OZO Player SDK architecture
OZO Player SDK architecture

To jumpstart development, Nokia is also making available reference applications on each platform supported by the SDK, so that developers can use them as a jumping-off point for developing apps incorporating VR video content.

Sayed says a free version of the OZO Player SDK is now available, which is fully functional except for a watermark. If companies want to use it to launch an app, Nokia is offering case-by-case licensing options, which includes future updates and support.

“The pricing question took us so long… we couldn’t follow the industry way of charging a yearly fee or per user… part of our mission is to support the industry to grow. We said ‘we’re not going to implement a pricing model that we’ll apply to everyone in the world’ because at this point not everyone knows how to monetize VR. So we work one-on-one to offer flexible pricing models that suit every client,” Sayed said. “Our sales and legal team hate me [because of the work this causes them],” he joked.

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It’s yet to be seen how VR video content will be primarily consumed; while the video portal model dominates the traditional video space, the unique needs of VR could be more suited to a dedicated app model, and we see no shortage of such apps presently in the young VR marketplace. The question is likely to be answered once monetization methods of VR video content become more clear.

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  • Foreign Devil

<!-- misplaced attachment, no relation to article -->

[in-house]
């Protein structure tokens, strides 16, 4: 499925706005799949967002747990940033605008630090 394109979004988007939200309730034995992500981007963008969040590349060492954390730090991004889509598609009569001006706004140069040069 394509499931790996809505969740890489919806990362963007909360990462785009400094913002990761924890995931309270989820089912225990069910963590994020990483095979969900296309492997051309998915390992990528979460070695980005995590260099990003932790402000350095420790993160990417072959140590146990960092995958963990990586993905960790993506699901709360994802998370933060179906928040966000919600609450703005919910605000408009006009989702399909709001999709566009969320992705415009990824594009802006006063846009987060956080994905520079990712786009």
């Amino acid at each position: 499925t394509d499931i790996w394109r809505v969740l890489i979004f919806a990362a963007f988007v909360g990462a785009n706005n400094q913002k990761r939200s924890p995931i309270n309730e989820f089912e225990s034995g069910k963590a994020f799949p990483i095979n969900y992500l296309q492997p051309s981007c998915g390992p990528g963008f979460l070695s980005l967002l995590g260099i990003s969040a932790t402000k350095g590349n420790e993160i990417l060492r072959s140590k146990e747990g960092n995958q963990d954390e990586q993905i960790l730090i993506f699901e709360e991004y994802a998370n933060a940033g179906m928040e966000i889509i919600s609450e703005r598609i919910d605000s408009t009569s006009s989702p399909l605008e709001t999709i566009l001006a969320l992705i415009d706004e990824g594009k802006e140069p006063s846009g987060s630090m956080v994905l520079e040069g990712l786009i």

I’ve yet to see any video in VR that is good enough quality or experience to pay for. 180 degree 3D comes closest though. . 360 degree and especially 360 3D are currently way too low resolution to be a good experience.

    • Robert Jonsson (A.I. FilmCrew)

      180 vs 360 does not matter. It’s the resolution of the screen that’s sets the perceived resolution. Do you have any example to prove your point?

      • Foreign Devil

        I definitely have examples to prove my point. Do you own an Oculus rift? If so go to the oculus theatre and load up ANY Facebook or Vimeo video that is 360 degree or especially 3D 360 degree. You will see extreme low resolutions. I’ve watched normal HD Youtube videos and the resolution is not a serious problem, so it is not the screen limitations that make it so bad. I don’t have the 1080 Nvidia card but my video card was deemed sufficient for VR and works fine in most VR games, so I don’t think that is the problem.

        • Robert Jonsson (A.I. FilmCrew)

          that’s streamed content, that does not count. In your case it limited due to bandwith. I own rift, vive, gear vr and I use the OZO camera. You don’t see much improvement in detail viewing 4K and higher resolution material in these headsets. You see a slightly sharper picture when you go from 3840×2160 top bottom 3d vs. 4096×4096 top bottom 3D. pixels per inch and resolution of the video is what’s matter.

          • Foreign Devil

            I agree that ultimately the screen resolution is a final limiting factor. However I know I could experience much better quality than I have on my existing CV1. I have downloaded some 3d videos to see if it was a bandwidth issue .. .they were no different. . equally terrible. Perhaps there is some issue with my video card. . because I don’t see other people complaining about this.

          • Robert Jonsson (A.I. FilmCrew)

            It’s not because of your video card, it only affects the frame rate.
            But it depends on what you are expecting, you won’t see the same level of detail compared to a screen that has 4k and only takes up fractions of the field of view.
            In these headsets, vr video is approx the same as watching a 720p movie on a big screen that takes up all of the field of view.

    • Sumeet

      Watch Felix and Paul Videos on RIft.